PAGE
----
Anheuser-Busch Briefing Center, U.S. Chamber of Commerce
1615 H St NW, Washington, D.C.
Registration and Breakfast: 8:00 a.m.-8:30 a.m.
Why has America’s economy recovery been so weak? Since the recession ended in 2009, the economy has grown an average of 2.2% a year. That’s half the normal rate of recovery in America’s past 7 recessions.
Economists of all stripes have struggled to explain this anemic growth. Carmen Reinhart and Kenneth Rogoff show that weak recoveries are par for the course after systemic financial crises like the one that helped kick off the Great Recession. Tyler Cowen points to weak productivity numbers as prime evidence of a “great stagnation” in innovation. Perhaps local regulation is stifling productivity, as Ryan Avent pointed out and I have explained in this blog as well. Maybe there’s a shortage of skilled workers to complement an increasingly automated economy, as was also explained in this blog.
Small businesses account for 99% of all firms in America and more than half of net private sector job growth. Entrepreneurs may start small, but there’s nothing trivial about their long-term impact on prosperity. Shouldn’t we know something then about the barriers that they face at the state and local level?
Big Data is a dynamic affecting a range of industries, arguably none more so than consumer products. From sales to supply chains, data pores forth in immense quantities, something that our very own Fellow Leslie Bradshaw recently explained.
A recent report by the Economist Intelligence Unit tries to figure out how consumer products firms can make sense of all this information. Five key challenges appear to take prominence [emphasis is mine]:
In T-minus five years, human beings will go to Mars. That is the plan millionaire, entrepreneur rocket scientist and the first-ever space tourist Dennis Tito recently announced, saying he will foot the bill for a two-person trip to Mars in 2018. The plan is ambitious, and while the technology, math and experience needed to undertake such a journey are within current capabilities, the 501-day trip is unparalleled in human history.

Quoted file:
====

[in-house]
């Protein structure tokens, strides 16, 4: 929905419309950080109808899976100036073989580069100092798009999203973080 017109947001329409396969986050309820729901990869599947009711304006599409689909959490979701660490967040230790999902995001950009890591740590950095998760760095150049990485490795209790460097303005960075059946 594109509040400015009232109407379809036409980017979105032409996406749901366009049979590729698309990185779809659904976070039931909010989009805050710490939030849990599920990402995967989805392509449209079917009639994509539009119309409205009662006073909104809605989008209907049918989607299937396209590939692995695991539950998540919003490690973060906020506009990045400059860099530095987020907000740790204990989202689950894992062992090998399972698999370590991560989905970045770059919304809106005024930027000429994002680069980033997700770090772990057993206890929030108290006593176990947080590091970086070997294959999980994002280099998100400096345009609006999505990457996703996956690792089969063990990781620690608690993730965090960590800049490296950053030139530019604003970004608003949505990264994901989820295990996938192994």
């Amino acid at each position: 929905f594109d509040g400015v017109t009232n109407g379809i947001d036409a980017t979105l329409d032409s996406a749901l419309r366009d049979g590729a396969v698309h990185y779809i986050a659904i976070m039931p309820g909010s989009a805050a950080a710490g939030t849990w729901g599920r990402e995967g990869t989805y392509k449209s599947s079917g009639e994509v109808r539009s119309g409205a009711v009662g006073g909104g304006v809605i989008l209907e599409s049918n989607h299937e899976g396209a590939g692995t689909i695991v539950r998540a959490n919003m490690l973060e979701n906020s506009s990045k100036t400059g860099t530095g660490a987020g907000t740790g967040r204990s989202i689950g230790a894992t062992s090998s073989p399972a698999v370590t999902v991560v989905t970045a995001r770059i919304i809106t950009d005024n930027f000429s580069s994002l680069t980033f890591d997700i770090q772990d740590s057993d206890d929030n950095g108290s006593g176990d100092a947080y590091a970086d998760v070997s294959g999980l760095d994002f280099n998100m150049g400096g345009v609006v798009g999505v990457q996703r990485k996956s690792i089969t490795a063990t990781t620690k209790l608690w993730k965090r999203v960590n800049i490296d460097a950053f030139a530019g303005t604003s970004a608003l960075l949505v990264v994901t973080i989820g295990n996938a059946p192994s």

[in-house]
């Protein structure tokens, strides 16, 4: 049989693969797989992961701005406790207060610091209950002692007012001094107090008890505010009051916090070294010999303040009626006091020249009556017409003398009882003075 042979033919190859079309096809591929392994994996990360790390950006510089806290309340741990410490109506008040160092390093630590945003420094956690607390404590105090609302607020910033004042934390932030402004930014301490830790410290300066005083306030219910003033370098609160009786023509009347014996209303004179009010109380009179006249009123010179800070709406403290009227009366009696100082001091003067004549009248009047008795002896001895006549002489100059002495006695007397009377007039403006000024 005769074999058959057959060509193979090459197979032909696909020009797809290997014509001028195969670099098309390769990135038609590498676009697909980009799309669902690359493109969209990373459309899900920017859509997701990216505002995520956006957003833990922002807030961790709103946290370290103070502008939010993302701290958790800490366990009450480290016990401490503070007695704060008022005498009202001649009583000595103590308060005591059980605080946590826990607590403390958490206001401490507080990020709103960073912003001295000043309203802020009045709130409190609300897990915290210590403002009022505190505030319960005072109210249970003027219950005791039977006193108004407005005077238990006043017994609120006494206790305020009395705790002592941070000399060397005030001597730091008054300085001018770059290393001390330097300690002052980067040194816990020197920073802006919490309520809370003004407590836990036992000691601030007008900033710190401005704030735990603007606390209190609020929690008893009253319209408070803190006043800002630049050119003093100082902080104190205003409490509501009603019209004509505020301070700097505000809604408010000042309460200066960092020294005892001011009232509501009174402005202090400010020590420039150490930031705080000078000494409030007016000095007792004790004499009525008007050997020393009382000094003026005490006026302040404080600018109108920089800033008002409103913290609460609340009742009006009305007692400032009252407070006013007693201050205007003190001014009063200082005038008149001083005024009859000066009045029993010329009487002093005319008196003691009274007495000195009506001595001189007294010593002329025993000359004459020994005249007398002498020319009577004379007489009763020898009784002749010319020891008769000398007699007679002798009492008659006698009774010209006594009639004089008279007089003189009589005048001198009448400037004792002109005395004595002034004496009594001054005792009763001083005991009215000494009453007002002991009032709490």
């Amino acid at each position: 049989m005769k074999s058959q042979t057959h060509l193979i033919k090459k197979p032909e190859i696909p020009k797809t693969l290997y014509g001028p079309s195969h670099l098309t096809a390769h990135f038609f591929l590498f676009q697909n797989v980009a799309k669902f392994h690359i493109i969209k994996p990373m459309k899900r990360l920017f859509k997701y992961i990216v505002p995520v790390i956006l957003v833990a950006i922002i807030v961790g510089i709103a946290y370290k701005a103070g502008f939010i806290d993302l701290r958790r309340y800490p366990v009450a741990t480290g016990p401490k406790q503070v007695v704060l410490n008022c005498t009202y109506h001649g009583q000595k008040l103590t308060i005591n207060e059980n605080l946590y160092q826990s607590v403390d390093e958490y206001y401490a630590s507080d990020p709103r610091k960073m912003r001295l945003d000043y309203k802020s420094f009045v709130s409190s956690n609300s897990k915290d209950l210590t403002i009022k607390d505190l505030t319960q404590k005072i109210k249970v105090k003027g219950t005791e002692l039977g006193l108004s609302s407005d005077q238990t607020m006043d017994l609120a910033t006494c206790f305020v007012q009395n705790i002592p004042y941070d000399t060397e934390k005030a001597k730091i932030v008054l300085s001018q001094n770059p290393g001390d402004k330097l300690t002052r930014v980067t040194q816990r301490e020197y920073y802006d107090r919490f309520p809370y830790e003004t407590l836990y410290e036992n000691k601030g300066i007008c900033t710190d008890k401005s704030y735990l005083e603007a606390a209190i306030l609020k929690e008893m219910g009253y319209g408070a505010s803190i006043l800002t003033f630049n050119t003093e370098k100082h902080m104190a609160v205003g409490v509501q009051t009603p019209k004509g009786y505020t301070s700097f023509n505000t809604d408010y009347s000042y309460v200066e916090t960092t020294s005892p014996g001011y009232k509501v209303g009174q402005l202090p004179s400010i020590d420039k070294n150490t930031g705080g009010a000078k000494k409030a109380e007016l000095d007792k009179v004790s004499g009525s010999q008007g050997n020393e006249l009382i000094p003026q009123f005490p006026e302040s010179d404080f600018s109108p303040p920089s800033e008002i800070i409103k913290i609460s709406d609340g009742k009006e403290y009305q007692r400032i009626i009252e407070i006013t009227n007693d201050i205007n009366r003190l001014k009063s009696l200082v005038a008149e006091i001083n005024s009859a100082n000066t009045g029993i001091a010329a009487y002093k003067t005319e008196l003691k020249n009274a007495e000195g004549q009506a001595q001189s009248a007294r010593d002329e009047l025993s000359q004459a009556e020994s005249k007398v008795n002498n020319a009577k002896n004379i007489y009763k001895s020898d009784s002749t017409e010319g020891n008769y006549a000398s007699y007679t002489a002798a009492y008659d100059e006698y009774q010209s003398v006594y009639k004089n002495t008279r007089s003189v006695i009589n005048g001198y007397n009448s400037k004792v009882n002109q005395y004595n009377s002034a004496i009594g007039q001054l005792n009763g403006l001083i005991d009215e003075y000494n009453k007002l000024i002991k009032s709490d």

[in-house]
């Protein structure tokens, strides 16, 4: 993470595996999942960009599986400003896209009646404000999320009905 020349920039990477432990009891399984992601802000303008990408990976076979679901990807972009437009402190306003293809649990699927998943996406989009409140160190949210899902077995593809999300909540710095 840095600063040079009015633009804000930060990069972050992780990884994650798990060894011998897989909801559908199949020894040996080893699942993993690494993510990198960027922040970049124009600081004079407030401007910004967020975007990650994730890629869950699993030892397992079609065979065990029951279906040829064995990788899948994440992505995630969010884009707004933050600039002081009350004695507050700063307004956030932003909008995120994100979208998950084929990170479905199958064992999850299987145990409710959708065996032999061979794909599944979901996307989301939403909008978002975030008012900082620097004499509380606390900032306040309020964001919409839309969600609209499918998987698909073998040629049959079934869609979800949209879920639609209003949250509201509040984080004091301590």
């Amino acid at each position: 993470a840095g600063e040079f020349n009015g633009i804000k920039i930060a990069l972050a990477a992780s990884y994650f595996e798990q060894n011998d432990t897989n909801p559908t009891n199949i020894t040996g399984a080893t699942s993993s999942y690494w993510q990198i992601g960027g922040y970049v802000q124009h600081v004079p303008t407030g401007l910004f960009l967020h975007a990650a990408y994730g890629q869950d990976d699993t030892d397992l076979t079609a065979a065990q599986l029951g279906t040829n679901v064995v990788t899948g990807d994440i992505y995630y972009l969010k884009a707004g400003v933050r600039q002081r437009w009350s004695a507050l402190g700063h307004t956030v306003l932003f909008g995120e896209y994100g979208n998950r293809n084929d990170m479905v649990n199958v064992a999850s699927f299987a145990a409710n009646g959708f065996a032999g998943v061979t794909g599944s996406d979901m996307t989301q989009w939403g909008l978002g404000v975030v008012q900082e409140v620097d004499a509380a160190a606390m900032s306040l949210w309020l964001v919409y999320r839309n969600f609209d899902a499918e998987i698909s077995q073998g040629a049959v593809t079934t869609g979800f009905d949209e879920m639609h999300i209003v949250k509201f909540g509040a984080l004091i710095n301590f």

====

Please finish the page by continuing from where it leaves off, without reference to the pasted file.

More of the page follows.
Tito was the world’s first space tourist when he paid $20 million to the Russian space agency to ferry him to the International Space Station (ISS) for a six-day, life-changing opportunity. Now 72 years old, Tito isn’t going anywhere, but with his Inspiration Mars Foundation, he is looking for a pair of intrepid explorers to take another trip of a lifetime. The mission climax will be a Mars flyby with the astronauts just 100 miles above the planet’s surface. In many ways, this flight will replicate the legendary Apollo 8 flyby of the Moon but eclipse it by truly going where no one has gone before.
Samsung’s newest smartphone is eye catching and not just for its hardware. Consumers are excited about a new feature that tracks the user’s eye movement to determine when and where to scroll the screen. This innovation is generating a lot of excitement, but Samsung cannot claim all the credit. Innovation breeds more innovation, and many of the technologies consumers enjoy today have their roots in more limited application.
Sir Alexander Fleming first discovered Penicillin in 1928, but it was not until the outbreak of World War II that scientists focused on advancing the potential for antibiotics to be used in fighting infectious bacteria. The ongoing war effort led to large-scale production, which ultimately drove widespread consumer use and further development.
Today’s near- and far-sighted consumers have the luxury of outpatient Lasik corrective surgery. Yet, this technology was first developed in 1963 by a scientist Columbia-Presbyterian Medical Center to treat diabetic retinopathy, a ramification of diabetes that causes blindness.